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Prehistoric human DNA found on cave floor


Posted on Sunday, 8 January, 2017 | Comment icon 6 comments

The remains of our ancestors can be found in the dust. Image Credit: CC BY-SA 4.0 Cheburgenator
Scientists have found a way to identify the DNA of our ancestors from prehistoric bone dust samples.
The remarkable breakthrough, which comes courtesy of Matthias Meyer and colleagues at the Max Planck Institute for Evolutionary Anthropology in Leipzig, makes it possible to obtain DNA from our prehistoric ancestors by analyzing dust collected from the floor of the caves they once inhabited.

The idea really isn't that far-fetched as the remains of the people who died in the caves are likely to still be there, albeit ground up in to tiny fragments of bone and mixed in with the dust and dirt.

Incredibly, the researchers have already succeeded in locating some ancient human DNA using this technique however there is still a long way to go before it will be possible to fully analyze it.

The next step will be to develop the techniques needed to determine exactly where each sample originated as well as to piece together a more complete picture of a particular species.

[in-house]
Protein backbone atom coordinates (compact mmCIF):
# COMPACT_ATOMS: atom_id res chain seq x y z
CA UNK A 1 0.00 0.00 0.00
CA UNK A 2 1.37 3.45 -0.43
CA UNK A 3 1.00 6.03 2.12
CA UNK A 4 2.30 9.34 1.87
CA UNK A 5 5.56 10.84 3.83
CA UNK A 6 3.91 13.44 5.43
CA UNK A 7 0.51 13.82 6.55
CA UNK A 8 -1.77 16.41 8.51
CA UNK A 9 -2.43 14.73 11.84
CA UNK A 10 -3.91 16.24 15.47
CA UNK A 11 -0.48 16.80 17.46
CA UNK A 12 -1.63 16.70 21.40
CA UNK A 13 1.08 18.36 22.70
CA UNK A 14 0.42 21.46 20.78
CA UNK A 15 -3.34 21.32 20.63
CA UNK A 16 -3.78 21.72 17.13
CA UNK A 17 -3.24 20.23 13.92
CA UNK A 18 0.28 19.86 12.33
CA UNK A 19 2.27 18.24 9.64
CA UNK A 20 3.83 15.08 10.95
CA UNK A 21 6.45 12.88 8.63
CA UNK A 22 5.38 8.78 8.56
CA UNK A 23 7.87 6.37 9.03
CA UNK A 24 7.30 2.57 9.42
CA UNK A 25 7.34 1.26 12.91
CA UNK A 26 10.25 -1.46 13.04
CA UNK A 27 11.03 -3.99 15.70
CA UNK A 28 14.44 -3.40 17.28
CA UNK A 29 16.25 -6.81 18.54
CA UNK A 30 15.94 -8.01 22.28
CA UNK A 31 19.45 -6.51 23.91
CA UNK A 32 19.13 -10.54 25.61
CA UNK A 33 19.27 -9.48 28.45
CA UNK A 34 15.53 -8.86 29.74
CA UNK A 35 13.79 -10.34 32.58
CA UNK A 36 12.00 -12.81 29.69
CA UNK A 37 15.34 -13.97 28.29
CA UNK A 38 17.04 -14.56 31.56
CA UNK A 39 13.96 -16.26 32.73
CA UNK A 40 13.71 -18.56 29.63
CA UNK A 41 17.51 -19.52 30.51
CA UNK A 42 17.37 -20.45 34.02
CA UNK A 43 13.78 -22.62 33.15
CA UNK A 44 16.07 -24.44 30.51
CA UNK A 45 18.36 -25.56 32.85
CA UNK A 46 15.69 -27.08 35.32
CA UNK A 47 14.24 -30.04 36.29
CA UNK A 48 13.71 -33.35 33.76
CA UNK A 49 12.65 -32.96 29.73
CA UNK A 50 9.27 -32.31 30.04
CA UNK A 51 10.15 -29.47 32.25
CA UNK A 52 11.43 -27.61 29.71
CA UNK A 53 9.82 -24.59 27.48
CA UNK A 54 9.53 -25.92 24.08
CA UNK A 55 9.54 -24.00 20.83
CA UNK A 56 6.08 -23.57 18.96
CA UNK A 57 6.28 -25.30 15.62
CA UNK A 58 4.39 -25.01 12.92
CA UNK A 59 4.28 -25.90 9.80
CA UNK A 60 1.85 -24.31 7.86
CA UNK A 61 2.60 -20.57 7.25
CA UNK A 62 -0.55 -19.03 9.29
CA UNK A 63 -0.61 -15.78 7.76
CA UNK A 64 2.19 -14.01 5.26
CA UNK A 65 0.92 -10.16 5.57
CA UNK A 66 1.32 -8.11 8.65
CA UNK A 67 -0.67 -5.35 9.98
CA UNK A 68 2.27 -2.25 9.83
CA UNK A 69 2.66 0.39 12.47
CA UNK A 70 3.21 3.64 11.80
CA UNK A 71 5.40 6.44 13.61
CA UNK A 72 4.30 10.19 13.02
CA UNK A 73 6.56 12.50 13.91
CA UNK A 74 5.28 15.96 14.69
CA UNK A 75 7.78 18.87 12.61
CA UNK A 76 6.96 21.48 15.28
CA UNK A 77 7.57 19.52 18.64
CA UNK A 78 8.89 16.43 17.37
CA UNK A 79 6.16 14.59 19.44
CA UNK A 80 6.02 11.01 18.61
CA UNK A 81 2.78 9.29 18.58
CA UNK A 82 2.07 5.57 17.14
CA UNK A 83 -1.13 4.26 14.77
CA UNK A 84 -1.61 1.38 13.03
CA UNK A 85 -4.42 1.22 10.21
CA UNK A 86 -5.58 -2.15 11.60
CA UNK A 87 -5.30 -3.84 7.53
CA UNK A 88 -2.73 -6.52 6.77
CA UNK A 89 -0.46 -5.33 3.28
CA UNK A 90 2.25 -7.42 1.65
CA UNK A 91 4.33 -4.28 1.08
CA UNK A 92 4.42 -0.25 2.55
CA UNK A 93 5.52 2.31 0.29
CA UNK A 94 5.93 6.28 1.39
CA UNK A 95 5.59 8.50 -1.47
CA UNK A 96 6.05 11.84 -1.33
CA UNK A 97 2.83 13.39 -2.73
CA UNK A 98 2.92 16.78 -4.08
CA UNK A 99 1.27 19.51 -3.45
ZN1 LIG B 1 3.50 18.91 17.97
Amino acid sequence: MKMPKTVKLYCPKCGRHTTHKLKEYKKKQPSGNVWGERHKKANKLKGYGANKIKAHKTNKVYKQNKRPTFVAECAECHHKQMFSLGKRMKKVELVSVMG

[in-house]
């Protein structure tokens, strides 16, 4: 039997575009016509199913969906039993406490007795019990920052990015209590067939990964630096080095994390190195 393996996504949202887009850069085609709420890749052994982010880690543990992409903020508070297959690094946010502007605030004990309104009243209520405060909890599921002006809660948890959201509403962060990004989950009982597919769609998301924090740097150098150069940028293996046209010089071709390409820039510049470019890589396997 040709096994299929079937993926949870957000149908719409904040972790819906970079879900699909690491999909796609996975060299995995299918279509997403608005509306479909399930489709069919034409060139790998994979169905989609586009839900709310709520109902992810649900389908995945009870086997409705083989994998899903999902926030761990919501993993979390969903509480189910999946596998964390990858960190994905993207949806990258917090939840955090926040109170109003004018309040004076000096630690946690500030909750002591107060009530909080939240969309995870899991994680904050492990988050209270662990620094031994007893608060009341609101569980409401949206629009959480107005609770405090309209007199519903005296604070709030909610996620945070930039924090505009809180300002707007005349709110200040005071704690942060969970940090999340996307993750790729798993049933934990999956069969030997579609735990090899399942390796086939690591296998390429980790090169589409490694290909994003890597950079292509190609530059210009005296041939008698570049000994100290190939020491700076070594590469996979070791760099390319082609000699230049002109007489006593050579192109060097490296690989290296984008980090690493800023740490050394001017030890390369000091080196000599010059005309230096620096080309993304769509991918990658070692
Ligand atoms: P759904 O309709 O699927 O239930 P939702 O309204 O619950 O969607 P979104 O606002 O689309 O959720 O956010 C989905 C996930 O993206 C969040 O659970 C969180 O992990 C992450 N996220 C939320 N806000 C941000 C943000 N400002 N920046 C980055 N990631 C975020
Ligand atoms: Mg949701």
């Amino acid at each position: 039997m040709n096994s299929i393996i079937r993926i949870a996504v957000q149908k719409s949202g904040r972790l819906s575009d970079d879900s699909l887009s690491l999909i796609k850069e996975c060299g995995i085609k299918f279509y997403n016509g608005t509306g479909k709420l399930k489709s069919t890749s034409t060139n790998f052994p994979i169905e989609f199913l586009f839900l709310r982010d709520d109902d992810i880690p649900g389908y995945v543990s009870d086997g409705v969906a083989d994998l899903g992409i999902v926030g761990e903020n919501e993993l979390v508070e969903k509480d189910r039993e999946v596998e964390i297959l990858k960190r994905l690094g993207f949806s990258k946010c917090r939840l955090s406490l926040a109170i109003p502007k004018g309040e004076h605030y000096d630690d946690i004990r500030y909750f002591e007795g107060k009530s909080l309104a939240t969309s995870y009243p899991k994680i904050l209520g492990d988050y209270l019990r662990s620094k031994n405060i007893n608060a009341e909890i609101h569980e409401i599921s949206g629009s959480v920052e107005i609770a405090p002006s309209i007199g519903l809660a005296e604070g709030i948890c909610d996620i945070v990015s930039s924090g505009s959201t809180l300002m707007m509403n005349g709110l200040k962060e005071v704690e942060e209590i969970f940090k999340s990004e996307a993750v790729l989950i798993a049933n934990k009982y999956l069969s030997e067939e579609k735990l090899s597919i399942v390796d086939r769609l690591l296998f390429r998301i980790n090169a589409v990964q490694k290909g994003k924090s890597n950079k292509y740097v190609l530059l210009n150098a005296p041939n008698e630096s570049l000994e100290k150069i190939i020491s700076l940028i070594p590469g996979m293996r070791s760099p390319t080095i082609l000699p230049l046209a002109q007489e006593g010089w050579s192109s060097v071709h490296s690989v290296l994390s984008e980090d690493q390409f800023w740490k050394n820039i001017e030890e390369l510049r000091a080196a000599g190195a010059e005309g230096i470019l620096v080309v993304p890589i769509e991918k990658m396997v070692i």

"We've been recently trying to explore new sources of ancient human DNA as the fossil record is very limited," said Meyer. "You just take a shovel with some dirt, and then you look for DNA."

Source: NPR.org | Comments (6)

Tags: DNA, Human


 
Recent comments on this story
Comment icon #1 Posted by Parsec on 8 January, 2017, 21:38
That's pretty amazing! This is pushing ahead the research!
Comment icon #2 Posted by Parsec on 8 January, 2017, 21:41
Anyway, I won't look at my diet in the same way anymore. Dust. Anybody? No? Dust.
Comment icon #3 Posted by highdesert50 on 8 January, 2017, 22:28
We are now potentially immortal. Assuming civilization survives its penchant to self-destruct, we could be resurrected and reconstituted by some wandering nanobot in the distant future.
Comment icon #4 Posted by Dark_Grey on 8 January, 2017, 22:28
When they say "ancestors", how far back are we talking? Asking cause too lazy to read
Comment icon #5 Posted by Parsec on 8 January, 2017, 23:43
They don't specify it, but since in the article they mention Neanderthals and modern humans/Neanderthals interactions, I'd say within 100ky. That's for the timeframe. Then, sequencing succesfully such an old specimen, that's another thing altogether.
Comment icon #6 Posted by oldrover on 10 January, 2017, 10:07
This sounds at least similar to environmental DNA that's used in wildlife biology. In which you can recover DNA from soil, water samples etc and determine which species are present.


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